Monday, August 9, 2010

Monday's Meditation: How Can I Walk in Peace?

Therefore, since we have been justified through faith, we have peace with God through our Lord Jesus Christ. (Romans 5:1)
I’m not interested in Romans today, I’m interested in peace with God. Monday’s are for meditation--to suggest a course for the coming week, something to consider for more than a passing moment. And lately I’ve been thinking about peace.

On the night before he was betrayed, Jesus said, “Peace I leave with you; my peace I give you.” When the resurrected Jesus appeared to his disciples he began with the simple greeting, “Peace be with you.” In the Apostle Paul’s definition of the Kingdom of God peace is one third of the equation. Peace is a part of every greeting Paul gave. Peace is evidence of the Spirit’s maturing work in our lives. Peace is promised to guard our hearts and minds. Peace is the birthright of every child of God. And yet . . .

How many believers live in peace? How many of us experience the peace that passes understanding? What portion of the body of Christ is known for peace? Or to ask the question in the negative, why is peace not the sign of a follower of Jesus?

It’s an important question. Some suggest a legal answer--the peace we have with God is positional: since we are reconciled with God through the sacrifice of Jesus, peace is part of our new standing with God. I suppose legal answers serve some purpose--but I see too many Christians who are decidedly not at peace. They are confused or even angry with God, worried about their lives, unable to live at peace in their families and in constant conflict with the affairs of life. These believers are my friends, and I can see they are not at peace.

I’d like to suggest a question capable of changing our lives: “Jesus, you’ve promised peace but my life is not at rest. How can I walk in what you have promised?”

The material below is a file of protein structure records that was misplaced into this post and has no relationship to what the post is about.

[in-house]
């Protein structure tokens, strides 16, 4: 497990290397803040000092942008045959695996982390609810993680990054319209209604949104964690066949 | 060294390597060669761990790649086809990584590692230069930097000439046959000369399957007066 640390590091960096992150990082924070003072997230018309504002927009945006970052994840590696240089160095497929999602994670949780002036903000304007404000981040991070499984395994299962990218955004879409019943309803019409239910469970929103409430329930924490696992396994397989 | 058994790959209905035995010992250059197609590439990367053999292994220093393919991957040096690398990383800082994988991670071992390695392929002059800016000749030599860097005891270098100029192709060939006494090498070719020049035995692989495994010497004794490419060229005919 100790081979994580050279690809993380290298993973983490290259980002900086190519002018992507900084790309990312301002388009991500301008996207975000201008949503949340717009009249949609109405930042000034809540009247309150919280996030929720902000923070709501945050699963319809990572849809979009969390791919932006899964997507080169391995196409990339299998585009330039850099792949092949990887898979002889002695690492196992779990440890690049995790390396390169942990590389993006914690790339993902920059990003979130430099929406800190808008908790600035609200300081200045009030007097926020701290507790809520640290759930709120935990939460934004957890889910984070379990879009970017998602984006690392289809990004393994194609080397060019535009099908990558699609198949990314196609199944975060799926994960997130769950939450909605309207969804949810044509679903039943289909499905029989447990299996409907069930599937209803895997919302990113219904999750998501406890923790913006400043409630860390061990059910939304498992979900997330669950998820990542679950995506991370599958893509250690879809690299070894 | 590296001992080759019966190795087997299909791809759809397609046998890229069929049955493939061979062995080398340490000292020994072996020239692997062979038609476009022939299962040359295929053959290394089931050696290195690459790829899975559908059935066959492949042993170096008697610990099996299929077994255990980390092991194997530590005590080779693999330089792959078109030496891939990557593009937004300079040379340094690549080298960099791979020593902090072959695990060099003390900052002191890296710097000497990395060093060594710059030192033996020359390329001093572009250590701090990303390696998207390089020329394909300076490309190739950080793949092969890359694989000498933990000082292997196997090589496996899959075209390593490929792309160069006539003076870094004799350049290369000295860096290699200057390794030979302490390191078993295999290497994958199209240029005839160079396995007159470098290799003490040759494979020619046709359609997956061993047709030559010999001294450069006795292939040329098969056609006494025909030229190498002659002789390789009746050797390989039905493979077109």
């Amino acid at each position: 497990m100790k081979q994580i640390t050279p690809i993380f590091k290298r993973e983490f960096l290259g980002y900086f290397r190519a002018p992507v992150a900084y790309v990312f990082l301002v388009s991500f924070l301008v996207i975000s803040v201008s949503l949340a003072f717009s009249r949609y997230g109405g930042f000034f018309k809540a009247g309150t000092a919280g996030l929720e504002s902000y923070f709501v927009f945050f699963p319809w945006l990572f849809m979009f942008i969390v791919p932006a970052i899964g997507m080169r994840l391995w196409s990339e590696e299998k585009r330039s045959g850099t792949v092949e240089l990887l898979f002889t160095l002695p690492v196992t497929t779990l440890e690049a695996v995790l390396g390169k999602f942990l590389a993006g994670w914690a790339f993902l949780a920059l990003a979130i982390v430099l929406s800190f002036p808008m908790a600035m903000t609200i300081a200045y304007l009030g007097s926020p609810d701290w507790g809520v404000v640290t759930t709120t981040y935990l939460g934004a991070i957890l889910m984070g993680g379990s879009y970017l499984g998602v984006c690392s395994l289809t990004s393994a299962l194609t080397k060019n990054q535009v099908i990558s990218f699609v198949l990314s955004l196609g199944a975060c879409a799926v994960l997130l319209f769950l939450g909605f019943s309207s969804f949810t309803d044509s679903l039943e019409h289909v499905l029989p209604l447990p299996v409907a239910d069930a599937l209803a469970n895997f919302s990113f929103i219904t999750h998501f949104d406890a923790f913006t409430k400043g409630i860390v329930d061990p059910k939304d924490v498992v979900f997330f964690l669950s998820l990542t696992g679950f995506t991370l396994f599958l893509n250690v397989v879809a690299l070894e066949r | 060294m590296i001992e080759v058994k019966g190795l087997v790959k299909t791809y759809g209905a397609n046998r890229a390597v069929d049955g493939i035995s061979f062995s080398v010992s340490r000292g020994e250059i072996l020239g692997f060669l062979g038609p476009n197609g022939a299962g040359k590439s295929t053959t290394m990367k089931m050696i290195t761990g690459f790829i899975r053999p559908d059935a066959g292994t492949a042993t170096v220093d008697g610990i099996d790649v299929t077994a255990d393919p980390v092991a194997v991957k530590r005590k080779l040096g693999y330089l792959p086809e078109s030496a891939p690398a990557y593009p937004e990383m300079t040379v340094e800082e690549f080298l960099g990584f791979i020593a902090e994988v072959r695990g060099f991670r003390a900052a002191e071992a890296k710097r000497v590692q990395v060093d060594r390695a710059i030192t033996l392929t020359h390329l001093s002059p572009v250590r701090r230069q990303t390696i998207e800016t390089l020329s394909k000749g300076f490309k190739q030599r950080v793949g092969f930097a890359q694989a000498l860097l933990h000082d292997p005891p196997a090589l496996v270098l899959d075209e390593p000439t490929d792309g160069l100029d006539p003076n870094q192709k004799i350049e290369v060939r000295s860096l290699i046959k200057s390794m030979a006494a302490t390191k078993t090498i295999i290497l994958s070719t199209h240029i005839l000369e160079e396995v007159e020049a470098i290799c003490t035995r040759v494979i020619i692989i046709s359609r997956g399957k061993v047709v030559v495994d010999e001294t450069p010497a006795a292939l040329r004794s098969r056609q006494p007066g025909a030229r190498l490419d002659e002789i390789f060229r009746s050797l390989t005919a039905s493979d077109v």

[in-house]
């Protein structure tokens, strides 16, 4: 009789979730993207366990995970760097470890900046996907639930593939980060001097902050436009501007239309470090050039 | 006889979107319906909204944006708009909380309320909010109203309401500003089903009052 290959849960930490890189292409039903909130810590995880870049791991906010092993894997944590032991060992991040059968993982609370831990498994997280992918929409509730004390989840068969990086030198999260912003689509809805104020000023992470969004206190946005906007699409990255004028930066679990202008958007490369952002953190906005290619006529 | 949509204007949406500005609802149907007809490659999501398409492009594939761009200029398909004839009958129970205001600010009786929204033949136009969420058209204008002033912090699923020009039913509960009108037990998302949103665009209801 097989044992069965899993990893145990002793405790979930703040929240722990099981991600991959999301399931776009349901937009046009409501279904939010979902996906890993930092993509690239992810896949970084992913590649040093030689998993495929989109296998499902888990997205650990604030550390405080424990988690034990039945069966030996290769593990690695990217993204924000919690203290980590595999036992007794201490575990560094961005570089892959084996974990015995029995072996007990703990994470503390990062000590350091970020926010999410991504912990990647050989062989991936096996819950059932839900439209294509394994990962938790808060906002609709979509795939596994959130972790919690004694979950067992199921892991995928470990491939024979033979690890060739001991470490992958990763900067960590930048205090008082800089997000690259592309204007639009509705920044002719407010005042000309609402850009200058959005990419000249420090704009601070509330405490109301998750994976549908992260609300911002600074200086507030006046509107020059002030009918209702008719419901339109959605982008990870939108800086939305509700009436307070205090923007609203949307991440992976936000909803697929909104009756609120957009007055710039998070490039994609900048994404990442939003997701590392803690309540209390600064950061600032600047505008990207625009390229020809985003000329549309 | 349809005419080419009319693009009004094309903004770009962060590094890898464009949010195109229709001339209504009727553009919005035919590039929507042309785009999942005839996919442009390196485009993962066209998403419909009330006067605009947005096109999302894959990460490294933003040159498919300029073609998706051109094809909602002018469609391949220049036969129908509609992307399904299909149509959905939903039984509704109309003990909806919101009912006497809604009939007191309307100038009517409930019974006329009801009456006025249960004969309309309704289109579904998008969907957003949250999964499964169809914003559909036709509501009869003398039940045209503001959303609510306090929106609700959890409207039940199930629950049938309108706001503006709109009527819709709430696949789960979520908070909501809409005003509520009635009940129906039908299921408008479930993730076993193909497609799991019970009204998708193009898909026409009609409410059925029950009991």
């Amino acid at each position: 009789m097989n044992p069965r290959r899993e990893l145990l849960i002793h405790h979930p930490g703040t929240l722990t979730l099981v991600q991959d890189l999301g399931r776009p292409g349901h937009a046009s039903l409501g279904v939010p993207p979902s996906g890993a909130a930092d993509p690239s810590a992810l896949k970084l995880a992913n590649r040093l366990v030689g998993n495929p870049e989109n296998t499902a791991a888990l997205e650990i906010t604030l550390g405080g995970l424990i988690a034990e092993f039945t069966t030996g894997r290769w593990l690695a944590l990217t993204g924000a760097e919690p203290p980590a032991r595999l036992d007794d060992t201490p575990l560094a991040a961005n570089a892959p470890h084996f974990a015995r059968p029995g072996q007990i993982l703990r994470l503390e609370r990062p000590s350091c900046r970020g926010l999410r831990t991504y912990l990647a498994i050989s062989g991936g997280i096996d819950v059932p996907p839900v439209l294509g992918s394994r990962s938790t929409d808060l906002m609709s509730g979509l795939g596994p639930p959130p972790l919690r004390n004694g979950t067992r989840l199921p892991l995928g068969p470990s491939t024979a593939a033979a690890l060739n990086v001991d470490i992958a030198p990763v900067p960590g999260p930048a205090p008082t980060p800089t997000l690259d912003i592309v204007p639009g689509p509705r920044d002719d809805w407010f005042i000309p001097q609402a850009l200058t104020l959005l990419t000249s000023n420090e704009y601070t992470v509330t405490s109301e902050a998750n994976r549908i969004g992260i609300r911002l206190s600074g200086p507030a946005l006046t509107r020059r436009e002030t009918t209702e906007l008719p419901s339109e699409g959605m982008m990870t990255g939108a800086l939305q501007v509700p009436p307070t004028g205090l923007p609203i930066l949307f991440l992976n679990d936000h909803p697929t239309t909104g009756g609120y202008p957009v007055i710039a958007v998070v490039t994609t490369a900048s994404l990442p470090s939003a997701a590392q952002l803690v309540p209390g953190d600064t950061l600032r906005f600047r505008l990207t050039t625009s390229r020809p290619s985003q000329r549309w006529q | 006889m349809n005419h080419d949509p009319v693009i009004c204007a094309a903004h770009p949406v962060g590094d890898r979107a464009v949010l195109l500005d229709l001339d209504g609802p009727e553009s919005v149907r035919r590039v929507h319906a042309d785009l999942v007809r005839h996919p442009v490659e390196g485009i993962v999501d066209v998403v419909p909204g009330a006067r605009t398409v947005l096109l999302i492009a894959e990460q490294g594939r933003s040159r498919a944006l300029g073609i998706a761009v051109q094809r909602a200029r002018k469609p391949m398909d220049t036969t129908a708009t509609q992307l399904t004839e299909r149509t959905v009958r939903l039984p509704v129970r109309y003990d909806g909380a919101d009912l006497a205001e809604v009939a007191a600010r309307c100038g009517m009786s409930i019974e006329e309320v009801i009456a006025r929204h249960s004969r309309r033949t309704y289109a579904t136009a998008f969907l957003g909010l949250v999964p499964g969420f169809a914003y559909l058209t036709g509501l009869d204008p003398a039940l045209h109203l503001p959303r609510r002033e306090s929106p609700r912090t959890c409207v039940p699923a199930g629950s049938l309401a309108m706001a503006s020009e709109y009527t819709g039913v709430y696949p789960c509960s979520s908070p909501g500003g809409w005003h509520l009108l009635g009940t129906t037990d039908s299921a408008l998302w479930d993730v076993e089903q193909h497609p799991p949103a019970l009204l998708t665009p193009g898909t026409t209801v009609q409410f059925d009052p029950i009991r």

Perhaps some of you know an answer. Many of us are waiting to discover your secret.


  1. Two of the churches I've been a part of in my adult life have participated in the "passing of the peace" ritual at every worship service. Although it might appear to some to be little more than a holier way to say hi to each other, it was extremely powerful for me—just as powerful when people I hardly knew looked me in the eye and wished me the peace of Christ as when those I was closest to did. I'm not really going anywhere in particular with this. Your post just made me think about it and miss it.

    Also, in regards to Christians who are not at peace, I've been there. It's a really uncomfortable and unhappy place to be, but I'd like to suggest that it's a state that can be important, temporarily, if we are to reach a place of truer peace. I guess what I'm saying is that restlessness can be a powerful catalyst for change.

  2. Thanks to both of you for your comments. Kristin, I think the passing of the peace is quite real--Jesus told his disciples, "when you enter a house let your peace rest there." It's ours to give--provided we have it!

    And it's true regarding discontent, if we allow it to drive us to Him.

  3. 做些小善事,說些愛的字句,世界更快樂。..................................................